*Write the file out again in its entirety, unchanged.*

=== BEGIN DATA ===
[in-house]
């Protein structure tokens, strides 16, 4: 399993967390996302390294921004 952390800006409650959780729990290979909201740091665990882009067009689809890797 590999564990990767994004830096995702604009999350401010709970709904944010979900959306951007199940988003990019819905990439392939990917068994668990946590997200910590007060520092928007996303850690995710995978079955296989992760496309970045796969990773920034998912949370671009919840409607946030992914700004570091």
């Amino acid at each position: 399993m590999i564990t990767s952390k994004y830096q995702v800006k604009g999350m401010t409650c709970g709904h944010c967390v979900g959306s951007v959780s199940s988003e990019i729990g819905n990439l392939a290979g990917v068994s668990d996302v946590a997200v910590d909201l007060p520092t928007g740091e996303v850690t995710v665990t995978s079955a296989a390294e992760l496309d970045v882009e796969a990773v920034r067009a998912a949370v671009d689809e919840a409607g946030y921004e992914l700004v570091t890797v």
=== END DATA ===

[in-house]
């Protein structure tokens, strides 16, 4: 399993967390996302390294921004 952390800006409650959780729990290979909201740091665990882009067009689809890797 590999564990990767994004830096995702604009999350401010709970709904944010979900959306951007199940988003990019819905990439392939990917068994668990946590997200910590007060520092928007996303850690995710995978079955296989992760496309970045796969990773920034998912949370671009919840409607946030992914700004570091």
């Amino acid at each position: 399993m590999i564990t990767s952390k994004y830096q995702v800006k604009g999350m401010t409650c709970g709904h944010c967390v979900g959306s951007v959780s199940s988003e990019i729990g819905n990439l392939a290979g990917v068994s668990d996302v946590a997200v910590d909201l007060p520092t928007g740091e996303v850690t995710v665990t995978s079955a296989a390294e992760l496309d970045v882009e796969a990773v920034r067009a998912a949370v671009d689809e919840a409607g946030y921004e992914l700004v570091t890797v």